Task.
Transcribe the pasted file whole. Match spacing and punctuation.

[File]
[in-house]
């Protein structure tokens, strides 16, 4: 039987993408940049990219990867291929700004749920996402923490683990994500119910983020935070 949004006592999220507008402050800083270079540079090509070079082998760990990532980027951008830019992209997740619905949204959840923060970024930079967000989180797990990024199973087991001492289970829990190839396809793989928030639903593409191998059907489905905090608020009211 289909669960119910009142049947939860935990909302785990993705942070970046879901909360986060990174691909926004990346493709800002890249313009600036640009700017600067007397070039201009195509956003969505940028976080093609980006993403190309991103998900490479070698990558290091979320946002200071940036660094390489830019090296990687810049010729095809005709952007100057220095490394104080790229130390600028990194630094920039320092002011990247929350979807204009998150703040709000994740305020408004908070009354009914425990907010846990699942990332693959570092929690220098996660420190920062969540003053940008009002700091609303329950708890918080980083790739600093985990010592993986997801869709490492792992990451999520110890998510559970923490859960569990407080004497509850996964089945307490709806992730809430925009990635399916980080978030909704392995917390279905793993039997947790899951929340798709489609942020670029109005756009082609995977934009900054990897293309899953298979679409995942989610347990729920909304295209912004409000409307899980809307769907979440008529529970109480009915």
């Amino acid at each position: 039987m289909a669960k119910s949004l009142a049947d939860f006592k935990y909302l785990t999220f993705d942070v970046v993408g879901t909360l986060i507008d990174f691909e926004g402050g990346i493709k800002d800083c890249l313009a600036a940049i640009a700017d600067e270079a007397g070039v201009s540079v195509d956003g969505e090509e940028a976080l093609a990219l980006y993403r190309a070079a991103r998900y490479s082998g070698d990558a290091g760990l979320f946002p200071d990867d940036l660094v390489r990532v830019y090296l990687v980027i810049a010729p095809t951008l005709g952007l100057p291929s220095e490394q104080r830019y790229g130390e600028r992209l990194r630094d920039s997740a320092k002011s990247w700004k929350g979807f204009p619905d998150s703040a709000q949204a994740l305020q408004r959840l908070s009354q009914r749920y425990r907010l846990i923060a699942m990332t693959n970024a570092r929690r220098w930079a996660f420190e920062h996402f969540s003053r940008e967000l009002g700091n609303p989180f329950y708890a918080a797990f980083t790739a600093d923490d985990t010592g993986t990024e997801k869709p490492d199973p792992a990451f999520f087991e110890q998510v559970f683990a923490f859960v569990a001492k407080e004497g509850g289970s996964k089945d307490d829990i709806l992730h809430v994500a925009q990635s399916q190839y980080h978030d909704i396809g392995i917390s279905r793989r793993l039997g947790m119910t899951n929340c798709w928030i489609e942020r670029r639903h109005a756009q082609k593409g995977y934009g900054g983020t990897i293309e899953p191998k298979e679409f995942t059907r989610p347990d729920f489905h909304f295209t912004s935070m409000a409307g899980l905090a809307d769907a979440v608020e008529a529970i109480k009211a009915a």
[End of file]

[in-house]
């Protein structure tokens, strides 16, 4: 039987993408940049990219990867291929700004749920996402923490683990994500119910983020935070 949004006592999220507008402050800083270079540079090509070079082998760990990532980027951008830019992209997740619905949204959840923060970024930079967000989180797990990024199973087991001492289970829990190839396809793989928030639903593409191998059907489905905090608020009211 289909669960119910009142049947939860935990909302785990993705942070970046879901909360986060990174691909926004990346493709800002890249313009600036640009700017600067007397070039201009195509956003969505940028976080093609980006993403190309991103998900490479070698990558290091979320946002200071940036660094390489830019090296990687810049010729095809005709952007100057220095490394104080790229130390600028990194630094920039320092002011990247929350979807204009998150703040709000994740305020408004908070009354009914425990907010846990699942990332693959570092929690220098996660420190920062969540003053940008009002700091609303329950708890918080980083790739600093985990010592993986997801869709490492792992990451999520110890998510559970923490859960569990407080004497509850996964089945307490709806992730809430925009990635399916980080978030909704392995917390279905793993039997947790899951929340798709489609942020670029109005756009082609995977934009900054990897293309899953298979679409995942989610347990729920909304295209912004409000409307899980809307769907979440008529529970109480009915």
């Amino acid at each position: 039987m289909a669960k119910s949004l009142a049947d939860f006592k935990y909302l785990t999220f993705d942070v970046v993408g879901t909360l986060i507008d990174f691909e926004g402050g990346i493709k800002d800083c890249l313009a600036a940049i640009a700017d600067e270079a007397g070039v201009s540079v195509d956003g969505e090509e940028a976080l093609a990219l980006y993403r190309a070079a991103r998900y490479s082998g070698d990558a290091g760990l979320f946002p200071d990867d940036l660094v390489r990532v830019y090296l990687v980027i810049a010729p095809t951008l005709g952007l100057p291929s220095e490394q104080r830019y790229g130390e600028r992209l990194r630094d920039s997740a320092k002011s990247w700004k929350g979807f204009p619905d998150s703040a709000q949204a994740l305020q408004r959840l908070s009354q009914r749920y425990r907010l846990i923060a699942m990332t693959n970024a570092r929690r220098w930079a996660f420190e920062h996402f969540s003053r940008e967000l009002g700091n609303p989180f329950y708890a918080a797990f980083t790739a600093d923490d985990t010592g993986t990024e997801k869709p490492d199973p792992a990451f999520f087991e110890q998510v559970f683990a923490f859960v569990a001492k407080e004497g509850g289970s996964k089945d307490d829990i709806l992730h809430v994500a925009q990635s399916q190839y980080h978030d909704i396809g392995i917390s279905r793989r793993l039997g947790m119910t899951n929340c798709w928030i489609e942020r670029r639903h109005a756009q082609k593409g995977y934009g900054g983020t990897i293309e899953p191998k298979e679409f995942t059907r989610p347990d729920f489905h909304f295209t912004s935070m409000a409307g899980l905090a809307d769907a979440v608020e008529a529970i109480k009211a009915a």